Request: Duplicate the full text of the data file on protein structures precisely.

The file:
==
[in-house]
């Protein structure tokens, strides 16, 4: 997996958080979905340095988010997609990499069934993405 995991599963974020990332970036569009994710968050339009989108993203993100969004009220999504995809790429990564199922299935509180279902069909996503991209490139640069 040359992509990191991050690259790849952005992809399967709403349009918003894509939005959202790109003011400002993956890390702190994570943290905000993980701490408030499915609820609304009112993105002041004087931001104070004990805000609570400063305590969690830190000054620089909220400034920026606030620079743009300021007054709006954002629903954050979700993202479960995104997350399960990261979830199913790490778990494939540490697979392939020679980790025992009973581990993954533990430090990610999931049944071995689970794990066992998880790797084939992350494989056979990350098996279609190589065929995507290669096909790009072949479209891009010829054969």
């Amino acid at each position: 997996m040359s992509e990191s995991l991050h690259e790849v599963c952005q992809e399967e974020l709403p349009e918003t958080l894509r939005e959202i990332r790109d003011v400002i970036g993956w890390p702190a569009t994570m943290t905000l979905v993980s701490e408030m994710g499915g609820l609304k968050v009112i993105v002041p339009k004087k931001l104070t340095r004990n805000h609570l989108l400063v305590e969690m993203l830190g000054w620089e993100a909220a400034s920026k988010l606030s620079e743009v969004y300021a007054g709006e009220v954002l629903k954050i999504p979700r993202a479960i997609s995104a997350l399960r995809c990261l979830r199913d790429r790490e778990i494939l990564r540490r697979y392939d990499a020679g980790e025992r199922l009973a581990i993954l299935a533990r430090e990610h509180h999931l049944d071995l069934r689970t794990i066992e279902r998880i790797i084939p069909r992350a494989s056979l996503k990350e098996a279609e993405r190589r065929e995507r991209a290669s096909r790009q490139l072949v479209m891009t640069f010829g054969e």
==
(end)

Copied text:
[in-house]
């Protein structure tokens, strides 16, 4: 997996958080979905340095988010997609990499069934993405 995991599963974020990332970036569009994710968050339009989108993203993100969004009220999504995809790429990564199922299935509180279902069909996503991209490139640069 040359992509990191991050690259790849952005992809399967709403349009918003894509939005959202790109003011400002993956890390702190994570943290905000993980701490408030499915609820609304009112993105002041004087931001104070004990805000609570400063305590969690830190000054620089909220400034920026606030620079743009300021007054709006954002629903954050979700993202479960995104997350399960990261979830199913790490778990494939540490697979392939020679980790025992009973581990993954533990430090990610999931049944071995689970794990066992998880790797084939992350494989056979990350098996279609190589065929995507290669096909790009072949479209891009010829054969």
């Amino acid at each position: 997996m040359s992509e990191s995991l991050h690259e790849v599963c952005q992809e399967e974020l709403p349009e918003t958080l894509r939005e959202i990332r790109d003011v400002i970036g993956w890390p702190a569009t994570m943290t905000l979905v993980s701490e408030m994710g499915g609820l609304k968050v009112i993105v002041p339009k004087k931001l104070t340095r004990n805000h609570l989108l400063v305590e969690m993203l830190g000054w620089e993100a909220a400034s920026k988010l606030s620079e743009v969004y300021a007054g709006e009220v954002l629903k954050i999504p979700r993202a479960i997609s995104a997350l399960r995809c990261l979830r199913d790429r790490e778990i494939l990564r540490r697979y392939d990499a020679g980790e025992r199922l009973a581990i993954l299935a533990r430090e990610h509180h999931l049944d071995l069934r689970t794990i066992e279902r998880i790797i084939p069909r992350a494989s056979l996503k990350e098996a279609e993405r190589r065929e995507r991209a290669s096909r790009q490139l072949v479209m891009t640069f010829g054969e």